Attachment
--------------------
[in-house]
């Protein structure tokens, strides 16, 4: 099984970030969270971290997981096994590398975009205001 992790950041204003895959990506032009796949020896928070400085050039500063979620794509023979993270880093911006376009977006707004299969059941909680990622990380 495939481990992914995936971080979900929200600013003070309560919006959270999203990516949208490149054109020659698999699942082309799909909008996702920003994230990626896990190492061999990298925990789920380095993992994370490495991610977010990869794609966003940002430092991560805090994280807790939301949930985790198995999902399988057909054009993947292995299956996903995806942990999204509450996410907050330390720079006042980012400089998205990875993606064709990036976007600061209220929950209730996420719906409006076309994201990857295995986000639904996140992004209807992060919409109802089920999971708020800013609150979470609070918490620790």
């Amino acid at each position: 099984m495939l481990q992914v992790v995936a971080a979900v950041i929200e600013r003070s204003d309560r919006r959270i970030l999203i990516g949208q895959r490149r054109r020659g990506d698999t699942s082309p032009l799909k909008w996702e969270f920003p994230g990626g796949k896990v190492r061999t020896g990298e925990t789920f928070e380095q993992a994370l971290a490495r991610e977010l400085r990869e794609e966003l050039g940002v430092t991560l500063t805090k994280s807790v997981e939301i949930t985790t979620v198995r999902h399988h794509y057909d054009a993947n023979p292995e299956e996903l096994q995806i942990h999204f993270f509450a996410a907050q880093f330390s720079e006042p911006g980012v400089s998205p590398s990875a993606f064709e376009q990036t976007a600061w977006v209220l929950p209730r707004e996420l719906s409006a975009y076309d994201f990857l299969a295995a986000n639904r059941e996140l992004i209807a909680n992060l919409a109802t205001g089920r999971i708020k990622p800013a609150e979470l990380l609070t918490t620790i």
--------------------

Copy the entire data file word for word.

[in-house]
């Protein structure tokens, strides 16, 4: 099984970030969270971290997981096994590398975009205001 992790950041204003895959990506032009796949020896928070400085050039500063979620794509023979993270880093911006376009977006707004299969059941909680990622990380 495939481990992914995936971080979900929200600013003070309560919006959270999203990516949208490149054109020659698999699942082309799909909008996702920003994230990626896990190492061999990298925990789920380095993992994370490495991610977010990869794609966003940002430092991560805090994280807790939301949930985790198995999902399988057909054009993947292995299956996903995806942990999204509450996410907050330390720079006042980012400089998205990875993606064709990036976007600061209220929950209730996420719906409006076309994201990857295995986000639904996140992004209807992060919409109802089920999971708020800013609150979470609070918490620790």
């Amino acid at each position: 099984m495939l481990q992914v992790v995936a971080a979900v950041i929200e600013r003070s204003d309560r919006r959270i970030l999203i990516g949208q895959r490149r054109r020659g990506d698999t699942s082309p032009l799909k909008w996702e969270f920003p994230g990626g796949k896990v190492r061999t020896g990298e925990t789920f928070e380095q993992a994370l971290a490495r991610e977010l400085r990869e794609e966003l050039g940002v430092t991560l500063t805090k994280s807790v997981e939301i949930t985790t979620v198995r999902h399988h794509y057909d054009a993947n023979p292995e299956e996903l096994q995806i942990h999204f993270f509450a996410a907050q880093f330390s720079e006042p911006g980012v400089s998205p590398s990875a993606f064709e376009q990036t976007a600061w977006v209220l929950p209730r707004e996420l719906s409006a975009y076309d994201f990857l299969a295995a986000n639904r059941e996140l992004i209807a909680n992060l919409a109802t205001g089920r999971i708020k990622p800013a609150e979470l990380l609070t918490t620790i």